I have had a number of flareups, but have been managing well overall, but the brain fog returning has thrown me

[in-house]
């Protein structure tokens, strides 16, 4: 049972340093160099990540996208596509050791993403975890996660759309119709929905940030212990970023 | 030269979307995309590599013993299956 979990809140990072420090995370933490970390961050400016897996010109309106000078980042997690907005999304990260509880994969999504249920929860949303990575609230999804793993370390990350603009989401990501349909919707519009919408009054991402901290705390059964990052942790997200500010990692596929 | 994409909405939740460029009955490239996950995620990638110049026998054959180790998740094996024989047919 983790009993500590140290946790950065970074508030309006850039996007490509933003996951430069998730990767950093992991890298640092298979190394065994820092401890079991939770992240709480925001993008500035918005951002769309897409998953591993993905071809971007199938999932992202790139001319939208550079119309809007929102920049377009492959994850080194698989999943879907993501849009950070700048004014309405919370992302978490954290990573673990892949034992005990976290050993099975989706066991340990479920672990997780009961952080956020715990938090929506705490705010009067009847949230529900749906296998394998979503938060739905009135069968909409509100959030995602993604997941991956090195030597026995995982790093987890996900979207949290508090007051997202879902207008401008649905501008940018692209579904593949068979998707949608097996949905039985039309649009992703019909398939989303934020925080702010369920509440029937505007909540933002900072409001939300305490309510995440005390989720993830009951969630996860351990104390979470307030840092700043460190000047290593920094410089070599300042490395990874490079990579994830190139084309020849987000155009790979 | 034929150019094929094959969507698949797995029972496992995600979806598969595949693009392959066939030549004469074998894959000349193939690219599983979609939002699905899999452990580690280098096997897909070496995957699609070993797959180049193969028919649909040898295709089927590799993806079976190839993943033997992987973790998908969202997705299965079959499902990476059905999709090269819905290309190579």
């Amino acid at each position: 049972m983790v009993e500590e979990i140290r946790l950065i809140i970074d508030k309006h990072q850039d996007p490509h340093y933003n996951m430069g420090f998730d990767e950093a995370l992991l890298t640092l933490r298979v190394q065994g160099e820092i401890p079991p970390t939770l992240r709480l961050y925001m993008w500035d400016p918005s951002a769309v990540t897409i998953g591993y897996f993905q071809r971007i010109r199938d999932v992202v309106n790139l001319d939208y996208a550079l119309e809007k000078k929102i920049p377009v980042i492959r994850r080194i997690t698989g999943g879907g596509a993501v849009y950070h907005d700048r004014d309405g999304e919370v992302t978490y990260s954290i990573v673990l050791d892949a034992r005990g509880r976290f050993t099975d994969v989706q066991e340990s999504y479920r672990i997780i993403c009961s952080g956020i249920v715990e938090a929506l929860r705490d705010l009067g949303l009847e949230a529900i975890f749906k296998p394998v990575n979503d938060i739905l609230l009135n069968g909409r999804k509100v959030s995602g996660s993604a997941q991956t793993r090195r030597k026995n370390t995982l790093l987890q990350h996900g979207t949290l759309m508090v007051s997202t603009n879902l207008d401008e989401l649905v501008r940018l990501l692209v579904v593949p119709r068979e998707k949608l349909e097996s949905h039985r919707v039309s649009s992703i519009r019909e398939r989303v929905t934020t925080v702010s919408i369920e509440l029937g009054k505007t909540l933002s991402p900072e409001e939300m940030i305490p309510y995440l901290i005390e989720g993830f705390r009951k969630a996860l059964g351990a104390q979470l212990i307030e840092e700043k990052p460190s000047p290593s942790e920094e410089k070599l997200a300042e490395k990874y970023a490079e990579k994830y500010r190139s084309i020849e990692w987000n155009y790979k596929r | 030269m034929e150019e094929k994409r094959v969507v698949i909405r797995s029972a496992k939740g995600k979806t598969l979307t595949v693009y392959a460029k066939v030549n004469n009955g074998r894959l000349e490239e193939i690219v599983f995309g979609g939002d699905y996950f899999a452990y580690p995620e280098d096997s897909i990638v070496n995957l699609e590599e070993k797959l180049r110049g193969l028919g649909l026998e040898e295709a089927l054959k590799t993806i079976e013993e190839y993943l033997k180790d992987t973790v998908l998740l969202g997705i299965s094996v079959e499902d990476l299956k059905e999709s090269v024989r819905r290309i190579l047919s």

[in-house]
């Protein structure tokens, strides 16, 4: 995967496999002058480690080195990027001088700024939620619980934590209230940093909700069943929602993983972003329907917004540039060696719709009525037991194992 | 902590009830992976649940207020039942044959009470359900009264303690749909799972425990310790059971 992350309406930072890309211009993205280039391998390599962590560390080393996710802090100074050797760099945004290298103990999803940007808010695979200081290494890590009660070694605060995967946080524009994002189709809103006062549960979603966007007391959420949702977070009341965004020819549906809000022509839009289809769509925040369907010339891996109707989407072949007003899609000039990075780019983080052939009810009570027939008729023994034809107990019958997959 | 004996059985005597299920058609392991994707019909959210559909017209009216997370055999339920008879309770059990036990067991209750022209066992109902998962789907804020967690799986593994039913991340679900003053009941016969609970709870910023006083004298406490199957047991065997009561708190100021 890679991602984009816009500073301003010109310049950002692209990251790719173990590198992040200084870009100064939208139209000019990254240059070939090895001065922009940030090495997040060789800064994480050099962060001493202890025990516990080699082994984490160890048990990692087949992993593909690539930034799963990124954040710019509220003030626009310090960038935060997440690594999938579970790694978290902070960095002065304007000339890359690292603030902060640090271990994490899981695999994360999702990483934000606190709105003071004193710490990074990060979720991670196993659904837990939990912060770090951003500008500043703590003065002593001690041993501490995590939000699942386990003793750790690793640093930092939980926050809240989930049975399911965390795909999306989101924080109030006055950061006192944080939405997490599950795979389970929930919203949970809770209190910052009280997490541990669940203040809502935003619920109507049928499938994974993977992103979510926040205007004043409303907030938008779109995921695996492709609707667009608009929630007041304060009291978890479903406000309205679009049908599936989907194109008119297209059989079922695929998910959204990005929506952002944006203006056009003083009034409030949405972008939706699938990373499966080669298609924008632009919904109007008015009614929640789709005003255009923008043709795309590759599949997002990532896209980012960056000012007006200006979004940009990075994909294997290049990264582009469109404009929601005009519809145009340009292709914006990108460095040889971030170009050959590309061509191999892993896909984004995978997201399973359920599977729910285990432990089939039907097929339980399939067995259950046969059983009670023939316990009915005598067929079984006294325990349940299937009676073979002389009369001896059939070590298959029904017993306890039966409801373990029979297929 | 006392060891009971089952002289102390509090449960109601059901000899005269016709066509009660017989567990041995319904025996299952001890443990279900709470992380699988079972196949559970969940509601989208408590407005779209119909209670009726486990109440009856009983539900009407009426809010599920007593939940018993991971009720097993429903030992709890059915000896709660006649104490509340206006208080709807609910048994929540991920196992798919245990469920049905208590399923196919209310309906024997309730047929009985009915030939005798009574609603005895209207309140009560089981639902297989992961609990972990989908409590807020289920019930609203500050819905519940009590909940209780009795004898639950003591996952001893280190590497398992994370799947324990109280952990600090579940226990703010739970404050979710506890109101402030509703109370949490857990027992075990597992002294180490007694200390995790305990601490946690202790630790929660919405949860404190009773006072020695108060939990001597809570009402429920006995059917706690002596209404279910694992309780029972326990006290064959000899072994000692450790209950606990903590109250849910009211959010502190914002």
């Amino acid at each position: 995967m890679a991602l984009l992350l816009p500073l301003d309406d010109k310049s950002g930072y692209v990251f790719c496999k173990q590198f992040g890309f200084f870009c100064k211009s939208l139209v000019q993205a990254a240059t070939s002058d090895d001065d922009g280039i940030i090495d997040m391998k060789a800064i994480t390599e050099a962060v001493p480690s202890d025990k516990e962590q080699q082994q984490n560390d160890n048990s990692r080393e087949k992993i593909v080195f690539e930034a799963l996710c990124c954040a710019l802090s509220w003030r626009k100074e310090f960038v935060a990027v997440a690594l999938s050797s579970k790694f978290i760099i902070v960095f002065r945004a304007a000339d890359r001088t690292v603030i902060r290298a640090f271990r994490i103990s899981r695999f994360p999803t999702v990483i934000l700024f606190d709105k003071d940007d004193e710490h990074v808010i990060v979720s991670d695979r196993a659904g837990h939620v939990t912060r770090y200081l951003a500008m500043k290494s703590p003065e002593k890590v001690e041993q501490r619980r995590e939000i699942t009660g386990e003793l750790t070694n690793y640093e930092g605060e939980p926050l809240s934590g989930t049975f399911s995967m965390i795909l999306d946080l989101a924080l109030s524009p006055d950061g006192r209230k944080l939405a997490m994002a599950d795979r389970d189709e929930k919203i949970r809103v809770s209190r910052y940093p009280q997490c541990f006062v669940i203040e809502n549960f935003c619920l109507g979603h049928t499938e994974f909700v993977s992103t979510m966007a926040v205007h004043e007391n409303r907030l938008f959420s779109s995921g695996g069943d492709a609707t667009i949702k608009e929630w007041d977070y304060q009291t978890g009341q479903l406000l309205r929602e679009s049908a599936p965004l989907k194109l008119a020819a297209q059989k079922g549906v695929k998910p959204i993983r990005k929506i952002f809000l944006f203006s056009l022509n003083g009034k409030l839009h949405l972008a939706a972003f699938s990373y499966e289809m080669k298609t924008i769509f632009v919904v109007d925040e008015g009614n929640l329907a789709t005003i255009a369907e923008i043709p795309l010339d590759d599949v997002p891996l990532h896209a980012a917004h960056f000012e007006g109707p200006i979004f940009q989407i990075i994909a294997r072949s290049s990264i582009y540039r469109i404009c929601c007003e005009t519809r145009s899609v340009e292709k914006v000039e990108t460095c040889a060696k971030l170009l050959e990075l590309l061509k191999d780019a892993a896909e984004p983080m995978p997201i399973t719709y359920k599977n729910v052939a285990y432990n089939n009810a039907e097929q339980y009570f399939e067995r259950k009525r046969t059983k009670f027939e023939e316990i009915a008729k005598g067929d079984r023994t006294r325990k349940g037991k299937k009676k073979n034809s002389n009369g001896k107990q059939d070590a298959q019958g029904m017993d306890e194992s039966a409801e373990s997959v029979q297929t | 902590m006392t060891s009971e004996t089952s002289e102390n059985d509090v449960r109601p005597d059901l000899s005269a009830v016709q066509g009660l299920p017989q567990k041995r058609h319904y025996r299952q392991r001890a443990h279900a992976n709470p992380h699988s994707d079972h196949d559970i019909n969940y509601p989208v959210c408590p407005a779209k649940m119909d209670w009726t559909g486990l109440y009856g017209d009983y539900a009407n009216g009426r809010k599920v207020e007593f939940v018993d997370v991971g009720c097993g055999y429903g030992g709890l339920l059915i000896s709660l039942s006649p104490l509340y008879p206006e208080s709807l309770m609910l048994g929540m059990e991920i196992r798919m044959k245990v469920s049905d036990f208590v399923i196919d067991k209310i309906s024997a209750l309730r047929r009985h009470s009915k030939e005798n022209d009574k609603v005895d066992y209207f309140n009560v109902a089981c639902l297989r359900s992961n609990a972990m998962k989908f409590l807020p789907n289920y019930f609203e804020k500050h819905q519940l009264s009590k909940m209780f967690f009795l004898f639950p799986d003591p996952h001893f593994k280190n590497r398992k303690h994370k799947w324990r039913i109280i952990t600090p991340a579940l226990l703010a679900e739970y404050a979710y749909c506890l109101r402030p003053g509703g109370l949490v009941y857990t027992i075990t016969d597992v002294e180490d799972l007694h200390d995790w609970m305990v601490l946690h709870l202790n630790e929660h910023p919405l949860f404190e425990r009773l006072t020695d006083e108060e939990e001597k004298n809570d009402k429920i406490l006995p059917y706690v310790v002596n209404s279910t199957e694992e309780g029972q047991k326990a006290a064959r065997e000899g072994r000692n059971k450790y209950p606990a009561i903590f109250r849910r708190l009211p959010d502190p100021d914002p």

• I have had CFS since 1989. I got it when I was 21 and studying in Jamaica, after a series of vaccinations. I was training for a national 10K and while doing a training run, felt as if I was having a heart attack. I managed to drag myself to a friend’s house who later told me my eyes rolled up as if I was having a fit. I now live in Trinidad and Tobago where there are zero support services for a condition like ME/CFS. This is the first chat I am joining in all those years because i believe in recovery, not disability. I also believe that when the student is ready, the master appears. I have just turned 50 and believe that my second half is going to be better than my first and like Toby, I can help people by sharing my experience. It took me many years to realise that I had food allergies that caused my brain fog, such as wheat (especially) and dairy. I used to be in and out of brain fog but since eliminating wheat from my diet, I don’t have that problem. I think it is the way food is being prepared nowadays and somehow we are more sensitive to the toxins, etc. Neurologists will tell you that they take their patients with dementia, Parkinson’s, etc, off of wheat because it is neuro-inflammatory. Wheat is also inflammatory to the gut of those predisposed to Crohn’s, IBS, etc. For me the toxins in meat (hormones and antibiotics) also caused problems which my liver and kidneys weren’t handling properly. Now I eat mainly seafood and occasionally meat with a lot of olive oil, the latter being good for the ketones that the brain needs. In Trinidad we hunt in seasons and wild meat is better because it is organic. However, I have lost the taste for meat unless my body calls for it. I also believe that swimming in the sea is therapeutic. The important thing for me was to get the gut sorted because that is where the majority of your immune barrier resides, along with your skin. That and a strong belief in a good God who I think is guiding me to lasting recovery.